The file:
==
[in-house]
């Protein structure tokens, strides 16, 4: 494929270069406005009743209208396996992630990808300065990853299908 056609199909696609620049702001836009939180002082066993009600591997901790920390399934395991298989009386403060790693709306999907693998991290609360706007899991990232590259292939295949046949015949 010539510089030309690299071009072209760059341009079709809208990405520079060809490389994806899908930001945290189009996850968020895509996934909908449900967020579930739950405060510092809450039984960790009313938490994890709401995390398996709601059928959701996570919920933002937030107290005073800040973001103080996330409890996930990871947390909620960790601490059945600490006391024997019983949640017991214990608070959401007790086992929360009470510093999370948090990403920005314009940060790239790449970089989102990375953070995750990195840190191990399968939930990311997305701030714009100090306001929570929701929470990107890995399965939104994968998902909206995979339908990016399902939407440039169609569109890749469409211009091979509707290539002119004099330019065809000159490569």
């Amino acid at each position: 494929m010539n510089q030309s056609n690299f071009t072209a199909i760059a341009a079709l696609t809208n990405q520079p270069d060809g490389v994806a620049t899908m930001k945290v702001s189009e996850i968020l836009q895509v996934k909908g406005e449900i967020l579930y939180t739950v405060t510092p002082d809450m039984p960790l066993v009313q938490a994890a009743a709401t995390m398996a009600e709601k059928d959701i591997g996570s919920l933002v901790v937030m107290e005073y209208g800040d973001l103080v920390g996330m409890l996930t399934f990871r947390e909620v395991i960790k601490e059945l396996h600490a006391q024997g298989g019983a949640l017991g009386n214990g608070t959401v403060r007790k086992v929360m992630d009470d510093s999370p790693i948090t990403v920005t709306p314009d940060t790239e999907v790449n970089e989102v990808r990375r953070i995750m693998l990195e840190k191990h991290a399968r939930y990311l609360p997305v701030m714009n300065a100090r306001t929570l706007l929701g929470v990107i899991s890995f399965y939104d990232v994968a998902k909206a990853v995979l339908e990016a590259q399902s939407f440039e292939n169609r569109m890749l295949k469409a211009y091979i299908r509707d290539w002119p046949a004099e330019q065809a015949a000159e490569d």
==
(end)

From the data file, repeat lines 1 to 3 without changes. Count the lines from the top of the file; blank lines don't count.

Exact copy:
[in-house]
């Protein structure tokens, strides 16, 4: 494929270069406005009743209208396996992630990808300065990853299908 056609199909696609620049702001836009939180002082066993009600591997901790920390399934395991298989009386403060790693709306999907693998991290609360706007899991990232590259292939295949046949015949 010539510089030309690299071009072209760059341009079709809208990405520079060809490389994806899908930001945290189009996850968020895509996934909908449900967020579930739950405060510092809450039984960790009313938490994890709401995390398996709601059928959701996570919920933002937030107290005073800040973001103080996330409890996930990871947390909620960790601490059945600490006391024997019983949640017991214990608070959401007790086992929360009470510093999370948090990403920005314009940060790239790449970089989102990375953070995750990195840190191990399968939930990311997305701030714009100090306001929570929701929470990107890995399965939104994968998902909206995979339908990016399902939407440039169609569109890749469409211009091979509707290539002119004099330019065809000159490569």
């Amino acid at each position: 494929m010539n510089q030309s056609n690299f071009t072209a199909i760059a341009a079709l696609t809208n990405q520079p270069d060809g490389v994806a620049t899908m930001k945290v702001s189009e996850i968020l836009q895509v996934k909908g406005e449900i967020l579930y939180t739950v405060t510092p002082d809450m039984p960790l066993v009313q938490a994890a009743a709401t995390m398996a009600e709601k059928d959701i591997g996570s919920l933002v901790v937030m107290e005073y209208g800040d973001l103080v920390g996330m409890l996930t399934f990871r947390e909620v395991i960790k601490e059945l396996h600490a006391q024997g298989g019983a949640l017991g009386n214990g608070t959401v403060r007790k086992v929360m992630d009470d510093s999370p790693i948090t990403v920005t709306p314009d940060t790239e999907v790449n970089e989102v990808r990375r953070i995750m693998l990195e840190k191990h991290a399968r939930y990311l609360p997305v701030m714009n300065a100090r306001t929570l706007l929701g929470v990107i899991s890995f399965y939104d990232v994968a998902k909206a990853v995979l339908e990016a590259q399902s939407f440039e292939n169609r569109m890749l295949k469409a211009y091979i299908r509707d290539w002119p046949a004099e330019q065809a015949a000159e490569d």